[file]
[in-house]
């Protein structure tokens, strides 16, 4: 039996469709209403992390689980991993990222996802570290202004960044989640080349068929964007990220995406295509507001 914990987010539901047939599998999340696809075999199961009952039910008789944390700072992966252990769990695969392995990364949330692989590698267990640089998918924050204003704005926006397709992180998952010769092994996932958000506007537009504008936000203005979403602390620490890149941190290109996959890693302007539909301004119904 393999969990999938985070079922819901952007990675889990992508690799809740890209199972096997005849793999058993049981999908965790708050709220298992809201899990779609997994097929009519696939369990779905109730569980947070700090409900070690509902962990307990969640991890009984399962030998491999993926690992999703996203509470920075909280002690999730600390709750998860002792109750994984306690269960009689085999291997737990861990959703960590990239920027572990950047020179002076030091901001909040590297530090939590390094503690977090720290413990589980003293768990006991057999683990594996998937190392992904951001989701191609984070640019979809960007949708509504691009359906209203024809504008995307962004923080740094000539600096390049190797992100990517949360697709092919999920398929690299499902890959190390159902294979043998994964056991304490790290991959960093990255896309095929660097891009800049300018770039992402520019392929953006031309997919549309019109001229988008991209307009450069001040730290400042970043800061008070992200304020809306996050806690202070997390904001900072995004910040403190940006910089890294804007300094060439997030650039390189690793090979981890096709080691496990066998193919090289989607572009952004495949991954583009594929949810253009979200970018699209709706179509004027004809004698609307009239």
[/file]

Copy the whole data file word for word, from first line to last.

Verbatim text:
[in-house]
């Protein structure tokens, strides 16, 4: 039996469709209403992390689980991993990222996802570290202004960044989640080349068929964007990220995406295509507001 914990987010539901047939599998999340696809075999199961009952039910008789944390700072992966252990769990695969392995990364949330692989590698267990640089998918924050204003704005926006397709992180998952010769092994996932958000506007537009504008936000203005979403602390620490890149941190290109996959890693302007539909301004119904 393999969990999938985070079922819901952007990675889990992508690799809740890209199972096997005849793999058993049981999908965790708050709220298992809201899990779609997994097929009519696939369990779905109730569980947070700090409900070690509902962990307990969640991890009984399962030998491999993926690992999703996203509470920075909280002690999730600390709750998860002792109750994984306690269960009689085999291997737990861990959703960590990239920027572990950047020179002076030091901001909040590297530090939590390094503690977090720290413990589980003293768990006991057999683990594996998937190392992904951001989701191609984070640019979809960007949708509504691009359906209203024809504008995307962004923080740094000539600096390049190797992100990517949360697709092919999920398929690299499902890959190390159902294979043998994964056991304490790290991959960093990255896309095929660097891009800049300018770039992402520019392929953006031309997919549309019109001229988008991209307009450069001040730290400042970043800061008070992200304020809306996050806690202070997390904001900072995004910040403190940006910089890294804007300094060439997030650039390189690793090979981890096709080691496990066998193919090289989607572009952004495949991954583009594929949810253009979200970018699209709706179509004027004809004698609307009239």